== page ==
Pirate parties appear to be on the decline. These parties were successful in winning representation in Sweden (European Parliament) and in Germany (State Parliaments) but have since disappeared from these parliaments. Yet recently, they have recently won seats in national parliaments in Iceland, the Czech Republic and Luxembourg.
Given the great differences in electoral results of Pirate parties, two questions arise: who votes for these parties? And whether these patterns are consistent between countries? While there has been research about in which countries pirate parties are stronger, there has not been comparative research looking at which voters vote for pirate parties. In a recent article in Politics, I investigated this, pooling six different election surveys to examine who voted for these parties in eleven different countries.
The first pirate party was founded in Sweden in 2006, by founders who were particularly upset with new copyright regulations. The formation of this party sparked the formation of more than fifty parties all over the world. The Swedish Pirate Party won seats in the European Parliament in 2009. The German Pirate Party won seats in the European Parliament in 2014 and also a number of state parliaments. Pirate parties have entered in elections in 18 countries in Europe since 2006: they became the third party in the Czech Parliament, they have become a stable feature of the Icelandic party system and they have recently won seats in the Luxembourg parliament.
I looked at two factors that may structure voting for these parties: programmatic agreement with these parties and political dissatisfaction. First, voters may vote for pirate parties because they agree with the ‘cyberlibertarian’ program of these parties. Pirate parties have libertarian views on issues like file-sharing, but also online and offline privacy. The surveys used have items on general attitudes towards privacy, law enforcement and authoritarianism, but no specific item on file-sharing. This means that these measuring the general attitudes that one would expect pirate party supporters to have and not the specific concerns that motivate the formation of these parties originally.
Second, voters may vote for these parties as a protest vote. In that case, voters who trust politicians less, in general, may vote for pirate parties. It is reasonable to expect that pirate parties attract protest voters. Not just because new and third parties in general attract voters that are cynical about politics, but because they themselves often emphasize that they favour alternatives to the existing representative democracy, such as direct participation of citizens in decision-making.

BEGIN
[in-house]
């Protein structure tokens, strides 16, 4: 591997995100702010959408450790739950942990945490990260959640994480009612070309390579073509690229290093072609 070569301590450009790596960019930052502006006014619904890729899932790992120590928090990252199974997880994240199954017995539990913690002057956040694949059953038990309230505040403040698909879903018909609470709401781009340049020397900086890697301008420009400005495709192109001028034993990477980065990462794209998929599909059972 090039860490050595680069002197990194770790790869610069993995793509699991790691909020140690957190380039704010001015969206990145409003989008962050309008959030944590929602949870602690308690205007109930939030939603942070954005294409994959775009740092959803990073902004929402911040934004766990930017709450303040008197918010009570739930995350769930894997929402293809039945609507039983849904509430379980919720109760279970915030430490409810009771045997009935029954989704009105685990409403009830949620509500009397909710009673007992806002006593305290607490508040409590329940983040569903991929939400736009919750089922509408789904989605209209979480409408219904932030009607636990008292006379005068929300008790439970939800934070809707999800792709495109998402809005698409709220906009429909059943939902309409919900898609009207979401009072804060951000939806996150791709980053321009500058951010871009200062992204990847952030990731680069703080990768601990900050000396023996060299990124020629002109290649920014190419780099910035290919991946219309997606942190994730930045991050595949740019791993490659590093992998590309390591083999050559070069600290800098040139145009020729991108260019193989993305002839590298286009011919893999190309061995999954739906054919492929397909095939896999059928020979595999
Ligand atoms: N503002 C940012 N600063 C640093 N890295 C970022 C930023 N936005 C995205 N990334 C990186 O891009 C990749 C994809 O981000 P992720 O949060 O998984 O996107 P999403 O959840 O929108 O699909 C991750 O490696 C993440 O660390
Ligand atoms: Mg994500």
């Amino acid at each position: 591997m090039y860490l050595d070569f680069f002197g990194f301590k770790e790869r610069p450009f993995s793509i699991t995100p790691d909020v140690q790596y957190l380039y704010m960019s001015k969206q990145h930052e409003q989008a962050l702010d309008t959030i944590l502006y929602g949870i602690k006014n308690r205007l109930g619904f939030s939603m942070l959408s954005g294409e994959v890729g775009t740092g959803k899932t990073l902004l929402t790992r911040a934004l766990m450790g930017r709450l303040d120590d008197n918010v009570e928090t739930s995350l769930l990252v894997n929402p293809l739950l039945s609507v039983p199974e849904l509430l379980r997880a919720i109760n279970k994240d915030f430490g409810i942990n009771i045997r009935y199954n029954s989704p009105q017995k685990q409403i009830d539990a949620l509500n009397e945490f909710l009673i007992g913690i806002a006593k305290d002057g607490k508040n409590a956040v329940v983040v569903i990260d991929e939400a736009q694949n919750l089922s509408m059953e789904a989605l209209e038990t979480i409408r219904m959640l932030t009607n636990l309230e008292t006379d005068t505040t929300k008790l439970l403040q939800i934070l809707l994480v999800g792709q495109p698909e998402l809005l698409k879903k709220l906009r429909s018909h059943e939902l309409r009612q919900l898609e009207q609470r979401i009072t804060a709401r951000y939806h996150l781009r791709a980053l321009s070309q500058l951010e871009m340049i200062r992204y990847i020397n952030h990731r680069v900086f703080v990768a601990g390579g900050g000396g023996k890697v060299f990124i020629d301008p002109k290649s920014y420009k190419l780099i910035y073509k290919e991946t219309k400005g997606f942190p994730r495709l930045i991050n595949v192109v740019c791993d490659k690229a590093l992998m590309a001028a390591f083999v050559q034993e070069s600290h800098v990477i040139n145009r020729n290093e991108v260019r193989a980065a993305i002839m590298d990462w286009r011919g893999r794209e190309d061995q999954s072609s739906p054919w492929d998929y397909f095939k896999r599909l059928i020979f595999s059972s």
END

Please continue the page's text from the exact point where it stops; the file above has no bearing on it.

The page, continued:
My article shows that both factors matter for the support of Pirate parties, but that political dissatisfaction is a more important driver of support for these parties than concerns about privacy. In each analysis political distrust was a strong and significant predictor of voting for these parties. Libertarian attitudes are less important and in some analysis do not significantly affect the likelihood of voting for them. However, more than these two factors, age plays a crucial role in voting for these parties: virtually all voters of Pirate parties are born after 1985. Pirate parties are parties of digital natives: for this generation online activities form a major part of their life.
So, what do these results tell us about the volatility of the support for Pirate parties? If voting for these parties is driven more by political dissatisfaction than by their program, we can understand why these parties also decline. If other parties rise that give a more articulate voice to political dissatisfaction, voters may turn away from Pirate parties and to these alternatives. Yet if they are able to capitalize on dissatisfaction with established politics, like they have in Iceland, they may become a more stable feature of the system.